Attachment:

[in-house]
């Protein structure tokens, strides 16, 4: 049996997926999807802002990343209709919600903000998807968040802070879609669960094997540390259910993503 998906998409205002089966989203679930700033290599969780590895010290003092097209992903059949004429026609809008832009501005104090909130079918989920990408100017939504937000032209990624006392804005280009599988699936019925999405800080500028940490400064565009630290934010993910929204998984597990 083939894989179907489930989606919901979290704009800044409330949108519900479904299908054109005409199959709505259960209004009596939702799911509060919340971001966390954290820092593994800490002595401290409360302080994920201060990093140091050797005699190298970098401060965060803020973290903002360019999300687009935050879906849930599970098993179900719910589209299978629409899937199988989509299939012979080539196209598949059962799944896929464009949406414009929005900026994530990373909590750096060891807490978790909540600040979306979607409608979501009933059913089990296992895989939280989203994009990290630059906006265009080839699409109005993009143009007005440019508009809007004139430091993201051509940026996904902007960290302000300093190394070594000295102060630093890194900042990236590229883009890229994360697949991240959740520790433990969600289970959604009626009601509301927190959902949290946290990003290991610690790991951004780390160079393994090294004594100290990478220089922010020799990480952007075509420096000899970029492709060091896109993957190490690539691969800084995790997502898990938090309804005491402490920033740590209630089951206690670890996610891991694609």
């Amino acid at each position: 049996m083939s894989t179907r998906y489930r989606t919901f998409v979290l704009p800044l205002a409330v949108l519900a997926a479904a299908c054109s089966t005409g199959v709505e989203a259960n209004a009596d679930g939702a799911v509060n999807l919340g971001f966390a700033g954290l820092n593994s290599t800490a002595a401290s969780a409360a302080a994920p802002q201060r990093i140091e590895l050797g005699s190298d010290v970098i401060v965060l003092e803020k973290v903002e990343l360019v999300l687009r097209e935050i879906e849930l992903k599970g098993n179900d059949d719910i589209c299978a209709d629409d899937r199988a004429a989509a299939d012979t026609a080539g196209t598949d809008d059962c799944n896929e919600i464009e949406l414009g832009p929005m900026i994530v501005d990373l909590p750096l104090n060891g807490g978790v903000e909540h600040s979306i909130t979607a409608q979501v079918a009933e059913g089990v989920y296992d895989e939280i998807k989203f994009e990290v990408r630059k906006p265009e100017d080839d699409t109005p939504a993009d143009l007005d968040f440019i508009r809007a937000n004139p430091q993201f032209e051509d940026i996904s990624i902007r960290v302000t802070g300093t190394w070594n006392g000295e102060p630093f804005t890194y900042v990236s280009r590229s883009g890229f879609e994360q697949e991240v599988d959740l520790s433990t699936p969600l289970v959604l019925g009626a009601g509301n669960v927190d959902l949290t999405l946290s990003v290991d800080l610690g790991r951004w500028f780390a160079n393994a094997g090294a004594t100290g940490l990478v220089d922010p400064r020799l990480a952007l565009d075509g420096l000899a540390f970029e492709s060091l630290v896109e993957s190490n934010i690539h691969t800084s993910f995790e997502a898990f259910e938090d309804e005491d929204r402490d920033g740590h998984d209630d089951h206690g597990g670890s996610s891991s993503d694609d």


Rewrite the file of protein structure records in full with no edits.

[in-house]
């Protein structure tokens, strides 16, 4: 049996997926999807802002990343209709919600903000998807968040802070879609669960094997540390259910993503 998906998409205002089966989203679930700033290599969780590895010290003092097209992903059949004429026609809008832009501005104090909130079918989920990408100017939504937000032209990624006392804005280009599988699936019925999405800080500028940490400064565009630290934010993910929204998984597990 083939894989179907489930989606919901979290704009800044409330949108519900479904299908054109005409199959709505259960209004009596939702799911509060919340971001966390954290820092593994800490002595401290409360302080994920201060990093140091050797005699190298970098401060965060803020973290903002360019999300687009935050879906849930599970098993179900719910589209299978629409899937199988989509299939012979080539196209598949059962799944896929464009949406414009929005900026994530990373909590750096060891807490978790909540600040979306979607409608979501009933059913089990296992895989939280989203994009990290630059906006265009080839699409109005993009143009007005440019508009809007004139430091993201051509940026996904902007960290302000300093190394070594000295102060630093890194900042990236590229883009890229994360697949991240959740520790433990969600289970959604009626009601509301927190959902949290946290990003290991610690790991951004780390160079393994090294004594100290990478220089922010020799990480952007075509420096000899970029492709060091896109993957190490690539691969800084995790997502898990938090309804005491402490920033740590209630089951206690670890996610891991694609």
């Amino acid at each position: 049996m083939s894989t179907r998906y489930r989606t919901f998409v979290l704009p800044l205002a409330v949108l519900a997926a479904a299908c054109s089966t005409g199959v709505e989203a259960n209004a009596d679930g939702a799911v509060n999807l919340g971001f966390a700033g954290l820092n593994s290599t800490a002595a401290s969780a409360a302080a994920p802002q201060r990093i140091e590895l050797g005699s190298d010290v970098i401060v965060l003092e803020k973290v903002e990343l360019v999300l687009r097209e935050i879906e849930l992903k599970g098993n179900d059949d719910i589209c299978a209709d629409d899937r199988a004429a989509a299939d012979t026609a080539g196209t598949d809008d059962c799944n896929e919600i464009e949406l414009g832009p929005m900026i994530v501005d990373l909590p750096l104090n060891g807490g978790v903000e909540h600040s979306i909130t979607a409608q979501v079918a009933e059913g089990v989920y296992d895989e939280i998807k989203f994009e990290v990408r630059k906006p265009e100017d080839d699409t109005p939504a993009d143009l007005d968040f440019i508009r809007a937000n004139p430091q993201f032209e051509d940026i996904s990624i902007r960290v302000t802070g300093t190394w070594n006392g000295e102060p630093f804005t890194y900042v990236s280009r590229s883009g890229f879609e994360q697949e991240v599988d959740l520790s433990t699936p969600l289970v959604l019925g009626a009601g509301n669960v927190d959902l949290t999405l946290s990003v290991d800080l610690g790991r951004w500028f780390a160079n393994a094997g090294a004594t100290g940490l990478v220089d922010p400064r020799l990480a952007l565009d075509g420096l000899a540390f970029e492709s060091l630290v896109e993957s190490n934010i690539h691969t800084s993910f995790e997502a898990f259910e938090d309804e005491d929204r402490d920033g740590h998984d209630d089951h206690g597990g670890s996610s891991s993503d694609d």